Article Text

Download PDFPDF

Global patterns and trends in the breast cancer incidence and mortality according to sociodemographic indices: an observational study based on the global burden of diseases
  1. Kaimin Hu1,2,
  2. Peili Ding1,
  3. Yinan Wu1,
  4. Wei Tian1,2,
  5. Tao Pan1,2,
  6. Suzhan Zhang1
  1. 1 Cancer Institute, The Second Affiliated Hospital of Zhejiang University, College of Medicine, Hangzhou, Zhejiang, China
  2. 2 Department of Breast Surgery, The Second Affiliated Hospital of Zhejiang University, College of Medicine, Hangzhou, Zhejiang, China
  1. Correspondence to Dr Suzhan Zhang; zrsj{at}


Objectives Disparities in the global burden of breast cancer have been identified. We aimed to investigate recent patterns and trends in the breast cancer incidence and associated mortality. We also assessed breast cancer-related health inequalities according to socioeconomic development factors.

Design An observational study based on the Global Burden of Diseases.

Methods Estimates of breast cancer incidence and mortality during 1990–2016 were obtained from the Global Health Data Exchange database. Subsequently, data obtained in 2016 were described using the age-standardised and age-specific incidence, mortality and mortality-to-incidence (MI) ratios according to sociodemographic index (SDI) levels. Trends were assessed by measuring the annual percent change using the joinpoint regression. The Gini coefficients and concentration indices were used to identify between-country inequalities.

Results Countries with higher SDI levels had worse disease incidence burdens in 2016, whereas inequalities in the breast cancer incidence had decreased since 1990. Opposite trends were observed in the mortality rates of high and low SDI countries. Moreover, the decreasing concentration indices, some of which became negative, among women aged 15–49 and 50–69 years suggested an increase in the mortality burdens in undeveloped regions. Conversely, inequality related to the MI ratio increased. In 2016, the MI ratios exhibited distinct gradients from high to low SDI regions across all age groups.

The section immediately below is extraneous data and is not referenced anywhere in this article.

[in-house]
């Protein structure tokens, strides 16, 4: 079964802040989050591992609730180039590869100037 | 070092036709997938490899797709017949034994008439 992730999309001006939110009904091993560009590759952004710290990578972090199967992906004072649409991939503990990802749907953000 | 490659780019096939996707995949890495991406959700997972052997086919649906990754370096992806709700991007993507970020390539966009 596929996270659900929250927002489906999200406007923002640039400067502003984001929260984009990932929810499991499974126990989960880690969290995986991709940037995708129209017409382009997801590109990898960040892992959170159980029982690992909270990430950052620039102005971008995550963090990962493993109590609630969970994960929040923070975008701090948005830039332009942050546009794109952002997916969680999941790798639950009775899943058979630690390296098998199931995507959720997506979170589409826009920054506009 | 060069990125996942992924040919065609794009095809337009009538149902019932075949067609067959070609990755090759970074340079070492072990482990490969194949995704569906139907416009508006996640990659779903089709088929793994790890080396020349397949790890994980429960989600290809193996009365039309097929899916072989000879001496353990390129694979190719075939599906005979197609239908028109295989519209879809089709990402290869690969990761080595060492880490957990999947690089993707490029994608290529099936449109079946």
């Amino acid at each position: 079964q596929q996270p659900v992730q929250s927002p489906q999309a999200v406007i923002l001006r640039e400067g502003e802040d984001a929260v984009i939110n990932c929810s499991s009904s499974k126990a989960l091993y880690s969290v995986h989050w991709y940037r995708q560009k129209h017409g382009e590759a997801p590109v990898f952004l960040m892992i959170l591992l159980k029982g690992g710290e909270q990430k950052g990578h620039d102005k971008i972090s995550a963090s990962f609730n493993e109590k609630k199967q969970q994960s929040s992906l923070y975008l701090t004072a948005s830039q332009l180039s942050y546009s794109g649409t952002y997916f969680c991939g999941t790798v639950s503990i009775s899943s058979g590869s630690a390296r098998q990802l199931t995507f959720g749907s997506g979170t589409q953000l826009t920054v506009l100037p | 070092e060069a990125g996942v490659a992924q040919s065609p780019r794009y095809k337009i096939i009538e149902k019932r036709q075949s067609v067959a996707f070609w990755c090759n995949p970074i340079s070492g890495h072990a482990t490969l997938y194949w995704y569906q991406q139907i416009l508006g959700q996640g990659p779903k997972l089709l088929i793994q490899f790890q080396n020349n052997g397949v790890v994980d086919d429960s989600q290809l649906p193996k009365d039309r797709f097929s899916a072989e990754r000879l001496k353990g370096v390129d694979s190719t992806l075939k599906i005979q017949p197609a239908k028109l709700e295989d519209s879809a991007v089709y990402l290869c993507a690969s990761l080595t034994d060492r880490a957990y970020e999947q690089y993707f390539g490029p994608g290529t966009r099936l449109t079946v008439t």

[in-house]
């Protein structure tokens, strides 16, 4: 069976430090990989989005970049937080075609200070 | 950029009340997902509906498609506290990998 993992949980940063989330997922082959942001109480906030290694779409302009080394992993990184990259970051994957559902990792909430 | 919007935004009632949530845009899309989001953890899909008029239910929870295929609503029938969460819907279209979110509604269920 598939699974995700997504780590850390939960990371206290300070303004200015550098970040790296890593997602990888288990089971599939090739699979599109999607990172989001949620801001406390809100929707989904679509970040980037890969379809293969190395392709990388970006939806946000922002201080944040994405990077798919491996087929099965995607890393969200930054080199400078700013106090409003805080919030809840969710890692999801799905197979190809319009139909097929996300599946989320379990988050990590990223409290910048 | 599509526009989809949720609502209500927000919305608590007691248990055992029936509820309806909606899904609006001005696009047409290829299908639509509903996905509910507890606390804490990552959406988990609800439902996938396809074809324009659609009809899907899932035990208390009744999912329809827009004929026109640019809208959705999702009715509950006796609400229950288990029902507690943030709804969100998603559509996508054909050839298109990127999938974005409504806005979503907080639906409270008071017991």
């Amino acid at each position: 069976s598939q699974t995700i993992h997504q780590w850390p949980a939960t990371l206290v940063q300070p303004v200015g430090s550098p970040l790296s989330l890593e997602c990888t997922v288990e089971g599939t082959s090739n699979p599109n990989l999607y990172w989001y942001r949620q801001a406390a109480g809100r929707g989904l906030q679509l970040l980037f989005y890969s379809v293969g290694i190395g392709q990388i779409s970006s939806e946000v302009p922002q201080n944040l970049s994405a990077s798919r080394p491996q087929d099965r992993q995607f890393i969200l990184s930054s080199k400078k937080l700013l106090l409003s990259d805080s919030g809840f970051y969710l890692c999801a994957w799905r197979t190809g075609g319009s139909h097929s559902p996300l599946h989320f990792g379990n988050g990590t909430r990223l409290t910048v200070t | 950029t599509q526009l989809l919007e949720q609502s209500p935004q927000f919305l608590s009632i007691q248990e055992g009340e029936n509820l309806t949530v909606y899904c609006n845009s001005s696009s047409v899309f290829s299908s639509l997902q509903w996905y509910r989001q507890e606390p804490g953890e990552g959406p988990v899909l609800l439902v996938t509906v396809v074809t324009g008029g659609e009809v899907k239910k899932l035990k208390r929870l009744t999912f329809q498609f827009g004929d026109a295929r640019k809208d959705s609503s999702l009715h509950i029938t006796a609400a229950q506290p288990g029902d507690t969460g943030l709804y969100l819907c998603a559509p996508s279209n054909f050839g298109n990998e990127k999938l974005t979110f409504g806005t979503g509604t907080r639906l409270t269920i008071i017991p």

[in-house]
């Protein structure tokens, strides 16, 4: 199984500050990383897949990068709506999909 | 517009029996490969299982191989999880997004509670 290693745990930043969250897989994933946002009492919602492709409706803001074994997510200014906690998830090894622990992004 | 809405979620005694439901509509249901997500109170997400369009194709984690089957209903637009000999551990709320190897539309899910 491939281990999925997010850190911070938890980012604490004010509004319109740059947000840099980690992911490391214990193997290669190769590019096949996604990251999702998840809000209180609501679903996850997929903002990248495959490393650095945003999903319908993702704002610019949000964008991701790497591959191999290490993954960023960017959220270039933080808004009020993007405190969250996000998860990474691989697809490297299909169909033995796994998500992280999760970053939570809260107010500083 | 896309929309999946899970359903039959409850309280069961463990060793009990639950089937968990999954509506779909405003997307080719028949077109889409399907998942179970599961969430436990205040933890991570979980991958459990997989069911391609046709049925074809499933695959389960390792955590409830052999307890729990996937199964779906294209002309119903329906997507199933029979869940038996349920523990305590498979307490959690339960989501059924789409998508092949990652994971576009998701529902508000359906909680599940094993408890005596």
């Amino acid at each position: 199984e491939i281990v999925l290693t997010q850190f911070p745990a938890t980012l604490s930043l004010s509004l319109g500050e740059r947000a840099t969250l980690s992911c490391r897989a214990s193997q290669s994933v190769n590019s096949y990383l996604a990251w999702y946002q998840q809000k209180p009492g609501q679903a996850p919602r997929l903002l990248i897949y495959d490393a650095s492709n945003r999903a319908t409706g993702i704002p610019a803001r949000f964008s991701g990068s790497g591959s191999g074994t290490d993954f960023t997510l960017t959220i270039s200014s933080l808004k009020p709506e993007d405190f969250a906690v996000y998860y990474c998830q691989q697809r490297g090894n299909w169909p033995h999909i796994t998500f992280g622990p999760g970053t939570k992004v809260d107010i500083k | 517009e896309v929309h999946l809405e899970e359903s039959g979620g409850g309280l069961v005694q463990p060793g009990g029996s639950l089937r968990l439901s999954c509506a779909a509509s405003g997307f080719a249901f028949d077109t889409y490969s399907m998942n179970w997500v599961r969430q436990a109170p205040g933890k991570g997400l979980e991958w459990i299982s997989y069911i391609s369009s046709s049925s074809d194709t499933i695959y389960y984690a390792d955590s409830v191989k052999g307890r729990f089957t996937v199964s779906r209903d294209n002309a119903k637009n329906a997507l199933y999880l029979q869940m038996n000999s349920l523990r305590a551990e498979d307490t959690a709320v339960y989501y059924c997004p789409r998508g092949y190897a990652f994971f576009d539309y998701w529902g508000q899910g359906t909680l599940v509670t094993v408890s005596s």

Conclusions The patterns and trends in breast cancer incidence and mortality closely correlated with the SDI levels. Our findings highlighted the primary prevention of breast cancer in high SDI countries with a high disease incidence and the development of cost-effective diagnostic and treatment interventions for low SDI countries with poor MI ratios as the two pressing needs in the next decades.

  • breast cancer
  • mortality-to-incidence ratio
  • socio-demographic index
  • Gini coefficient
  • concentration index

This is an open access article distributed in accordance with the Creative Commons Attribution Non Commercial (CC BY-NC 4.0) license, which permits others to distribute, remix, adapt, build upon this work non-commercially, and license their derivative works on different terms, provided the original work is properly cited, appropriate credit is given, any changes made indicated, and the use is non-commercial. See:

Statistics from

Strengths and limitations of this study

  • This study provides the first overview of current global patterns and long-term trends in breast cancer burdens stratified according to sociodemographic development.

  • The Gini coefficient and concentration index were used to evaluate the extent, trend and concentration of health inequalities caused by breast cancer.

  • The study was limited by the use of secondary estimated data from the Global Burden of Disease database, as the estimates for some countries with poor-quality raw data may have been biased.


Breast cancer is the most common type of cancer worldwide and the leading cause of cancer-related deaths among women, with an estimated 2.4 million new cases and 523 000 deaths reported in 2015.1 A woman’s place of residence and socioeconomic status are significant determinants of the odds of developing breast cancer and the ultimate survival outcome.1 The breast cancer incidence rate is higher in high-income countries than in low-income and middle-income countries (LMICs).1–3 In many high-income countries, a better awareness of the risk factors, regular mammography screening and sufficient and effective medical services have led to significant decrease in breast cancer mortality rates in recent decades and stable or even decreasing incidence rates since 2000. However, breast cancer is not restricted to high-income countries. The low cancer incidence rates in LMICs have not necessarily translated to lower cancer-related mortality rates.3–5 Both the breast cancer incidence and related mortality have increased in many resource-poor settings or countries, partially due to changes in reproductive patterns and delays in diagnosis and treatment, which are independent of an increase in breast cancer awareness.6 7

Disparities in the global burden of breast cancer have been identified, especially among counties with different levels of development. Global health policy makers rely on understanding of the exact correlations between the disease burden and socioeconomic status to formulate appropriate measures according to local conditions. The Institute for Health Metrics and Evaluation first introduced the sociodemographic index (SDI) in the Global Burden of Disease Study 2015 (GBD 2015) as a quantitative measure of development in a country or region.8 This study aimed to describe current patterns and trends in breast cancer incidence and mortality among countries according to national-level well-being by combining the latest SDI data with breast cancer incidence and mortality data collected between 1990 and 2016. This approach would enable a comprehensive investigation of the distribution of breast cancer-associated health inequalities and related changes according to the level of national development.